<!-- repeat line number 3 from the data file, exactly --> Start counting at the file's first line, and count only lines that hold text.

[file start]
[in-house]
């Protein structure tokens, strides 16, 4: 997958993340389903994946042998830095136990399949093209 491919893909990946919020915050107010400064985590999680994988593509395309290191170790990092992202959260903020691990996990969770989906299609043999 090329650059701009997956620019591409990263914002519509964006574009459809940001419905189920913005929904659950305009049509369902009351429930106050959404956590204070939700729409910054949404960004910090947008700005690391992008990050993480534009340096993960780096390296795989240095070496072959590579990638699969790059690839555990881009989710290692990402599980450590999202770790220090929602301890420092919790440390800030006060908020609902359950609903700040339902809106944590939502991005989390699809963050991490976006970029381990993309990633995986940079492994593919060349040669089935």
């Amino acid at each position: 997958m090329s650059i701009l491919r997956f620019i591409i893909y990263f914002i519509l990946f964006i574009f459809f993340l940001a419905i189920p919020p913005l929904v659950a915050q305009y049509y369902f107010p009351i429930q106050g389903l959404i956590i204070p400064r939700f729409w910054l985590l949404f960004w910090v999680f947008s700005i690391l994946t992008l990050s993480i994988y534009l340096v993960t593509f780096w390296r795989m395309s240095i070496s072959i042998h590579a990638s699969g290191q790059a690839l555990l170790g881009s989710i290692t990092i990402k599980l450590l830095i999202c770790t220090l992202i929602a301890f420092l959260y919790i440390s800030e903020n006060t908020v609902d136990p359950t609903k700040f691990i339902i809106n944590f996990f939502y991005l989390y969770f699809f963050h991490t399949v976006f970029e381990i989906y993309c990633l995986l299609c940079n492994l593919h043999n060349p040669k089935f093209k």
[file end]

């Amino acid at each position: 997958m090329s650059i701009l491919r997956f620019i591409i893909y990263f914002i519509l990946f964006i574009f459809f993340l940001a419905i189920p919020p913005l929904v659950a915050q305009y049509y369902f107010p009351i429930q106050g389903l959404i956590i204070p400064r939700f729409w910054l985590l949404f960004w910090v999680f947008s700005i690391l994946t992008l990050s993480i994988y534009l340096v993960t593509f780096w390296r795989m395309s240095i070496s072959i042998h590579a990638s699969g290191q790059a690839l555990l170790g881009s989710i290692t990092i990402k599980l450590l830095i999202c770790t220090l992202i929602a301890f420092l959260y919790i440390s800030e903020n006060t908020v609902d136990p359950t609903k700040f691990i339902i809106n944590f996990f939502y991005l989390y969770f699809f963050h991490t399949v976006f970029e381990i989906y993309c990633l995986l299609c940079n492994l593919h043999n060349p040669k089935f093209k």